On January 22, 2007, Daikin filed a Petition for Waiver from the test procedures at 10 CFR 431.96 which are applicable to commercial package water-source heat pumps and an Application for Interim Waiver. As noted above, the applicable test procedure for Daikin's commercial VRV-WII multi-split heat pumps is ISO Standard 13256-1 (1998), which manufacturers are directed to use pursuant to Table 1 of 10 CFR 431.96. The capacities of the Daikin VRV-WII multi-split heat pumps range from 60,000 Btu/hr to 252,000 Btu/hr. DOE notes that the Daikin 60,000 Btu/hr unit is residential in size, but because it is being marketed and sold for commercial use, it is considered a commercial product. Accordingly, the appropriate test procedure is the same as for two other outdoor units with capacities less than 135,000 Btu/hr, ISO 13256-1 (1998). DOE further notes that Daikin also requested a waiver for four outdoor units with capacities greater than 135,000 Btu/hr, but because DOE does not have a test procedure for such products, there is no need for a waiver.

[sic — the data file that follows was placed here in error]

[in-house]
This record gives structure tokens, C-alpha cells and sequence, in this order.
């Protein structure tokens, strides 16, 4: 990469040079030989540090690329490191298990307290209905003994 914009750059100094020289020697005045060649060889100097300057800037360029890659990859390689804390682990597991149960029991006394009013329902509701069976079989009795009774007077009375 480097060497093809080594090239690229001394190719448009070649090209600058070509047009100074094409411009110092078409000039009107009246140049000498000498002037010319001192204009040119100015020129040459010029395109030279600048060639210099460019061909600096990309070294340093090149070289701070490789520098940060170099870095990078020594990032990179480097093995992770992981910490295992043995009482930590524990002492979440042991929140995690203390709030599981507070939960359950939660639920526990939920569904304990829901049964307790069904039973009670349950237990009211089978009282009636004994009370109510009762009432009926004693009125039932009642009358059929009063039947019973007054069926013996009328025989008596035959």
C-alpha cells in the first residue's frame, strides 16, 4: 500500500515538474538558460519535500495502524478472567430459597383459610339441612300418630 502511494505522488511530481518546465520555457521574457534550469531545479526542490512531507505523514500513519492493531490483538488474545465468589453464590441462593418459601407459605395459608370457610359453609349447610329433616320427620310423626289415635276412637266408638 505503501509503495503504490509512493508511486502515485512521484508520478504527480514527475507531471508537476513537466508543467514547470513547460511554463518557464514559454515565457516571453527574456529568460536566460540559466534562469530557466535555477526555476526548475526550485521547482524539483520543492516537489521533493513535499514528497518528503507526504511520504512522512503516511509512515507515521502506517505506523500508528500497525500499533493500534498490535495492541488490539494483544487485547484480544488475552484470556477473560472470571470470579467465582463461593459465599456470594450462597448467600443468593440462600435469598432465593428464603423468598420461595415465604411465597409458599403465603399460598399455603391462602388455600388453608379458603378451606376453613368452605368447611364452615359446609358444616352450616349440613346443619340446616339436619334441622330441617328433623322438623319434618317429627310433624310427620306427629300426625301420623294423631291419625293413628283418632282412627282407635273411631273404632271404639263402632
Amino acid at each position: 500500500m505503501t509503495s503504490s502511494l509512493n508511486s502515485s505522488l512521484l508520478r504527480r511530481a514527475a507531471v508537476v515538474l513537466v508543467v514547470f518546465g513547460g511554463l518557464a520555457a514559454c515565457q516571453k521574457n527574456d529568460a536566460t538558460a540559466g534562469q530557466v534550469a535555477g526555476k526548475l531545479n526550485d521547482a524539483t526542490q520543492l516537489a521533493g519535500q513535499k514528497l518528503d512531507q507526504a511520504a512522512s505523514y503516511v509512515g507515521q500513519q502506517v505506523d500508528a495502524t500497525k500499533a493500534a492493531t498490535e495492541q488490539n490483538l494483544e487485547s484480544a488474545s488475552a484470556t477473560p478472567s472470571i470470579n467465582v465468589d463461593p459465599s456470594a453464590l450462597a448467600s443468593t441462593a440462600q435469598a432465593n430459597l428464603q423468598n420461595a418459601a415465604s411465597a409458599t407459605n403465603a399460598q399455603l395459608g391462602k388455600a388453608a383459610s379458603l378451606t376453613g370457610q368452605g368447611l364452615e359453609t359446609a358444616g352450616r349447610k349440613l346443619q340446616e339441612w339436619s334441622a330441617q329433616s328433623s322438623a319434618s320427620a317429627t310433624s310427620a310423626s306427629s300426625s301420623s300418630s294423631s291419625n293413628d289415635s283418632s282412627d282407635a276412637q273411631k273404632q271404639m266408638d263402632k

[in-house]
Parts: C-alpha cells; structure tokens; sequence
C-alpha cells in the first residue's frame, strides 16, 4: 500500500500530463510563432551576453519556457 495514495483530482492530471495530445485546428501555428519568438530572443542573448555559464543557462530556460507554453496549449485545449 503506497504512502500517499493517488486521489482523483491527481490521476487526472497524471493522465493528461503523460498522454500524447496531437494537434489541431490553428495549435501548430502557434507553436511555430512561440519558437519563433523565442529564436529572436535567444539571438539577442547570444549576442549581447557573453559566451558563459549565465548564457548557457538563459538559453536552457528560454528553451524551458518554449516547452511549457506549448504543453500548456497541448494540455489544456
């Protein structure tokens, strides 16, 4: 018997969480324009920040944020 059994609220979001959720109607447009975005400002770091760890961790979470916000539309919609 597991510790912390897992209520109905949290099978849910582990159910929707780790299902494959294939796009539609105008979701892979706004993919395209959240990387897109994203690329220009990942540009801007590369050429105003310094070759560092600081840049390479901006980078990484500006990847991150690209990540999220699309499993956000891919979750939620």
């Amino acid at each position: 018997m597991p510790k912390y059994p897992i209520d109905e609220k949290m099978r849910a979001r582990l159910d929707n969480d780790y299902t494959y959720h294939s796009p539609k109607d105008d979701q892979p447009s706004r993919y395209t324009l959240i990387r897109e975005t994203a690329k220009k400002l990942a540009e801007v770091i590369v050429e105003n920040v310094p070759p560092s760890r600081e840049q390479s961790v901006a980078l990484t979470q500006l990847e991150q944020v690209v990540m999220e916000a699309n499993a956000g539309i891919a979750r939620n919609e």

Daikin seeks a waiver from the applicable test procedures under 10 CFR 431.96 on the grounds that its VRV-WII water-source multi-split heat pumps and heat recovery systems contain design characteristics that prevent testing according to the current DOE test procedure. The products covered by this petition represent the models of Daikin's multi-split product line that use water, instead of air, as a heat source and heat sink. However, Daikin asserts that the water-source VRV-WII systems operate in the same configurations as the air-source VRV and VRV-S systems, with the only relevant difference being the heat rejection medium. Specifically, Daikin asserts that the two primary factors that prevent testing of multi-split variable speed products, regardless of manufacturer, are the same factors stated in the waivers that DOE granted to Mitsubishi Electric & Electronics USA, Inc. (Mitsubishi), Fujitsu General Ltd. (Fujitsu), and Samsung Air Conditioning (Samsung) for similar lines of commercial multi-split air-conditioning systems:
- Testing laboratories cannot test products with so many indoor units.
- There are too many possible combinations of indoor and outdoor units to test. 69 FR 52660 (August 27, 2004); 72 FR 17528 (April 9, 2007); 72 FR 71383 (December 17, 2007); 72 FR 71387 (December 17, 2007).